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A diagram of Redheffer's first machine

Charles Redheffer was an American inventor who claimed to have invented a perpetual motion machine. First appearing in Philadelphia, Redheffer exhibited his machine to the public, charging high prices for viewing. When he applied to the government for more money, a group of inspectors were sent to examine the machine. It was discovered the machine was actually powered by a device Redheffer claimed was powered by the machine.

Redheffer moved to New York City and set up a similar scam after rebuilding his machine. However, an engineer could detect it was a fake when he visited an exhibition by listening to its unsteady motions. He discovered that the machine was operated by a man using a crank in a room on the floor above. Redheffer returned to Philadelphia. He later claimed to have created another machine, but refused to demonstrate it to anyone. He managed to get a patent for his machine in 1820, but after this his fate is unknown.

Contents

Personal life

Little has been recorded about Redheffer's life, other than his connection to the hoax. According to one source, he was from Germantown in Philadelphia,[1] but most sources simply state that he appeared in Philadelphia with his machine. Redheffer disappeared from public view after the discovery of the fraud, and his fate is unknown.

Appearance in Philadelphia

Charles Redheffer and his machine became well known in Philadelphia in 1812.[2] Redheffer claimed he had invented a perpetual motion machine and exhibited it in a house near the Schuylkill River in the outskirts of the city.[3] He charged an admission fee of $5 (some sources claim $1) for men to view it; depending on the source, women were admitted free or at a charge of $1.[4][5] The machine caused a sensation, and Redheffer lobbied for funds to build a larger version.[3]

On January 21, 1813, eight city commissioners visited Redheffer to inspect the machine. They had to do so through a barred window,[3] as Redheffer was concerned anyone going near the machine might damage it.[6] One of the inspectors, Nathan Sellers, was accompanied by his son Coleman, who noticed something odd about the gears. The machine itself was said to be powering a separate device through a series of gears and weights. Coleman noticed that the cogs were worn on the wrong side and suggested that the device was in fact powering the machine.[7]

The elder Sellers was convinced the machine was a hoax. To validate his suspicions, he hired local engineer Isaiah Lukens to build a similar machine, using a hidden clockwork motor as a power source.[8] They then arranged a demonstration of the machine to Redheffer, who was immediately convinced and offered to buy it.[7] Meanwhile, Redheffer's machine appeared in the Philadelphia Gazette. Civil engineer Charles Gobort offered to bet sums of money ranging from $6,000 to $10,000 that the machine was genuine, and that Redheffer had discovered perpetual motion.[7]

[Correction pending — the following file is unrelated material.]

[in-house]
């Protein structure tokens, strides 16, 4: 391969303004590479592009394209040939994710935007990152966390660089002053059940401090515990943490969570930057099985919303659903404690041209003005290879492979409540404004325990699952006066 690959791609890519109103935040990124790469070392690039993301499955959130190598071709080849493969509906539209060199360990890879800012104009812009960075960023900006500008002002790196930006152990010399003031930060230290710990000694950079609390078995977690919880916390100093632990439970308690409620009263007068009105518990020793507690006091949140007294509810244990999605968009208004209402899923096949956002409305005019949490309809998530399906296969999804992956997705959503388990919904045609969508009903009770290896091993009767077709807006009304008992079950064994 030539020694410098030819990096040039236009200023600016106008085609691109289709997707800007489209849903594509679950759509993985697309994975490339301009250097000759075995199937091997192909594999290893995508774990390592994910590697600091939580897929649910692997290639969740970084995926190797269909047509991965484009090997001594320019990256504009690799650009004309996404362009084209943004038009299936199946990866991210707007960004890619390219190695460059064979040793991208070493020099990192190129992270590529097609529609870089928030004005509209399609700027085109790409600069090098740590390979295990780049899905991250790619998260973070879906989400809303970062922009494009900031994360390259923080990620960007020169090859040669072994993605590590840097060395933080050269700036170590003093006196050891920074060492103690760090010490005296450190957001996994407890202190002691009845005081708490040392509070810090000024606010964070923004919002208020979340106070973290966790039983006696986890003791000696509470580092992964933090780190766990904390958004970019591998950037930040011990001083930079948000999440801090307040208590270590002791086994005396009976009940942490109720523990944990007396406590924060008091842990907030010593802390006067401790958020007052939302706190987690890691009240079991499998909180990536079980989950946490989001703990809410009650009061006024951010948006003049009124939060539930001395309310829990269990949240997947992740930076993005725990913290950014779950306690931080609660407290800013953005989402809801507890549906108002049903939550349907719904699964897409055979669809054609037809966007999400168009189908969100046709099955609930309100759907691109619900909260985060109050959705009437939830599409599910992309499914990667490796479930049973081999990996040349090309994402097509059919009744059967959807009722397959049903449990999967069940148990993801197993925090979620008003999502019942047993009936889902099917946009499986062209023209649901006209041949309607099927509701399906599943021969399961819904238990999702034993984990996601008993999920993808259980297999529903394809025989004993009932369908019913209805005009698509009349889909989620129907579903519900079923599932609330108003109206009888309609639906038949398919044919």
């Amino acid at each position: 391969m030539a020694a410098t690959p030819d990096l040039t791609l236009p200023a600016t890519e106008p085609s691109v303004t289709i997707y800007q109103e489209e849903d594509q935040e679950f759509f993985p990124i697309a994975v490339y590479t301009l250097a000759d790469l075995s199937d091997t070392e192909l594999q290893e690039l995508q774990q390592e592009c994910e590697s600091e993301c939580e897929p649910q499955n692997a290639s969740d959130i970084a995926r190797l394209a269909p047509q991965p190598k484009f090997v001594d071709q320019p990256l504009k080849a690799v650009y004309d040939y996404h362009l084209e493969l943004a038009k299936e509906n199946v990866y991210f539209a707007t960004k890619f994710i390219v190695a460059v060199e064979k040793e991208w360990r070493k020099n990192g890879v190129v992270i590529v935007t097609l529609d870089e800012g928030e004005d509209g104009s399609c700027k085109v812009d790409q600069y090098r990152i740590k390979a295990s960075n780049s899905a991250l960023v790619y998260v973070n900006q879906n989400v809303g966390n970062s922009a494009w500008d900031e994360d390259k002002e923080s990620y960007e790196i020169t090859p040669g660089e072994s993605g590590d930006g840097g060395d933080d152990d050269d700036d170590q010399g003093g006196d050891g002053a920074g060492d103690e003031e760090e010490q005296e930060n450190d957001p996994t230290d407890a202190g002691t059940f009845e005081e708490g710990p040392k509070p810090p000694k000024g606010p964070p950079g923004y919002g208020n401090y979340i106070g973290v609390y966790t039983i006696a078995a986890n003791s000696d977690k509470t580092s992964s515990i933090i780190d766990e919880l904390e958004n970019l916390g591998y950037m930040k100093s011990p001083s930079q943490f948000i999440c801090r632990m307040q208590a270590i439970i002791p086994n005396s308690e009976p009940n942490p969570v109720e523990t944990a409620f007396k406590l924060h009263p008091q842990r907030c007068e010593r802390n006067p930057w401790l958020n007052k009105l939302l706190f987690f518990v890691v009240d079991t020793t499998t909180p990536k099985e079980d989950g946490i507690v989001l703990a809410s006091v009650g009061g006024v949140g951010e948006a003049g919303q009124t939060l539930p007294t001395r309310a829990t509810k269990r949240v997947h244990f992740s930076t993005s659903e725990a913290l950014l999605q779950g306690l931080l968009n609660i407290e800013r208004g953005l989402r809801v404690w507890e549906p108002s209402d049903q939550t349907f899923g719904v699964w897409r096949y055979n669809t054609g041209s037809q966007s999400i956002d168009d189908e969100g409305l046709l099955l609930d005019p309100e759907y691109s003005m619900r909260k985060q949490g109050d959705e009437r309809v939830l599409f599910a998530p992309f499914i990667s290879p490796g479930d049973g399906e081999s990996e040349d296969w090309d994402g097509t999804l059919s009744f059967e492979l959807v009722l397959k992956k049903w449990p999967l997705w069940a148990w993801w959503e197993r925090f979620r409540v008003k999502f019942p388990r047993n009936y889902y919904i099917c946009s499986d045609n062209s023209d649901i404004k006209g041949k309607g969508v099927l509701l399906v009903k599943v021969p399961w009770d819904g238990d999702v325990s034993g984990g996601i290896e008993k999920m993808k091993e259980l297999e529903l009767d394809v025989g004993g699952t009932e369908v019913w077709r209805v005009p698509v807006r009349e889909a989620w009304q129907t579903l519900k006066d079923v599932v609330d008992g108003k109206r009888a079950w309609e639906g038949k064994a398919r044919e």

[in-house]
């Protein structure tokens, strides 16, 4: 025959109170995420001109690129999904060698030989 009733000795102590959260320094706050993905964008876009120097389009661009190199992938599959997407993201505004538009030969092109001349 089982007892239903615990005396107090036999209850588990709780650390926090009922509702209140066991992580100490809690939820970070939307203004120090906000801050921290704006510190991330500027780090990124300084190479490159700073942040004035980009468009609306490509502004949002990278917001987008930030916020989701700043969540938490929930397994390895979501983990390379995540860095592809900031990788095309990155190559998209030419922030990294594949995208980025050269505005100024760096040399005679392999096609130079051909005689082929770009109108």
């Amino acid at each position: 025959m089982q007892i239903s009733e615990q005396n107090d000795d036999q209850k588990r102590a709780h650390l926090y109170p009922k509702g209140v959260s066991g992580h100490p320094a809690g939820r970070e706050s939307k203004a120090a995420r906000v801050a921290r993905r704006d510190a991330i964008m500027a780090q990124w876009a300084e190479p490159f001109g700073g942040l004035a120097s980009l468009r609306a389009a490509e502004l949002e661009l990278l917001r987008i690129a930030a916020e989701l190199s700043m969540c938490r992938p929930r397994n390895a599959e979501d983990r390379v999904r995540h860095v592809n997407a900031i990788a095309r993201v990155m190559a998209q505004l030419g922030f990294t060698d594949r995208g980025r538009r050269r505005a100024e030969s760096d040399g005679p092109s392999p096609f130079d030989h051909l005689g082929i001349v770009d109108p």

Move to New York City

Robert Fulton, who discovered that the machine exhibited in New York City was a fraud

His ruse revealed, Redheffer immediately departed for New York City where he was still unknown.[6] He changed his machine somewhat so that it could not be detected as easily, and he exhibited it as he had done in Philadelphia.[9]

When mechanical engineer Robert Fulton went to see the machine, he noticed that the machine was unsteady as if someone would have powered it manually and irregularly with a crank.[6] Fulton also detected that the sound was uneven, uncharacteristic of a machine's motions. He announced the machine was a fraud, and challenged Redheffer exclaiming he would expose the secret power source, otherwise he would pay for all the damage he would cause. Redheffer agreed, so Fulton removed some boards from the wall alongside the machine and exposed a catgut cord that led to the upper floor. Upstairs he found an old man who was turning a hand-crank with one hand and eating bread with the other. Spectators realized they had been duped and destroyed the machine; Redheffer fled the city.[7]

Later appearances

Redheffer appears to have constructed another machine in 1816, which he stated his intention to demonstrate to a group of men including the mayor and chief justice of Philadelphia. However, despite several meetings, Redheffer refused to demonstrate the machine to them.[10] By 1820, he managed to obtain a patent for his machine, which was described as "power, machinery for the purpose of gaining".[11]

Notes

  1. ^ Weiss, p.35
  2. ^ Ord-Hume, p.125
  3. ^ a b c Ord-Hume, p.126
  4. ^ Ord-Hume, p.130
  5. ^ "The Puzzle of Perpetual Motion". The Sydney Morning Herald (Fairfax Media): pp. 8. 26 July 1954.  
  6. ^ a b c "Perpetual Motion Machine of Charles Redheffer". Museum of Hoaxes. http://www.museumofhoaxes.com/hoax/Hoaxipedia/Perpetual_Motion_Machine_of_Charles_Redheffer/. Retrieved 28 August 2009.  
  7. ^ a b c d Hicks, Clifford B. (April 1961). "Why won’t they work?". American Heritage Magazine (American Heritage Publishing Company). http://www.americanheritage.com/articles/magazine/ah/1961/3/1961_3_78.shtml. Retrieved 28 August 2009.  
  8. ^ Ord-Hume, p.127
  9. ^ Ord-Hume, p.132
  10. ^ Ogden-Niles, p.26-27
  11. ^ Force, p.145

References

  • Force, Peter (1821). A National Calendar ... Volume 2. Davis and Force.  
  • Ogden Niles, William (1817). Niles' weekly register, Volume 11. H. Niles.  
  • Ord-Hume, Arthur W. J. G. (2006). Perpetual Motion: The History of an Obsession. Adventures Unlimited Press. ISBN 9781931882514.  
  • Weiss, Harry B.; Ziegler, Grace M. (1978). Thomas Say, early American naturalist. Ayer Publishing. ISBN 9780405107375.  







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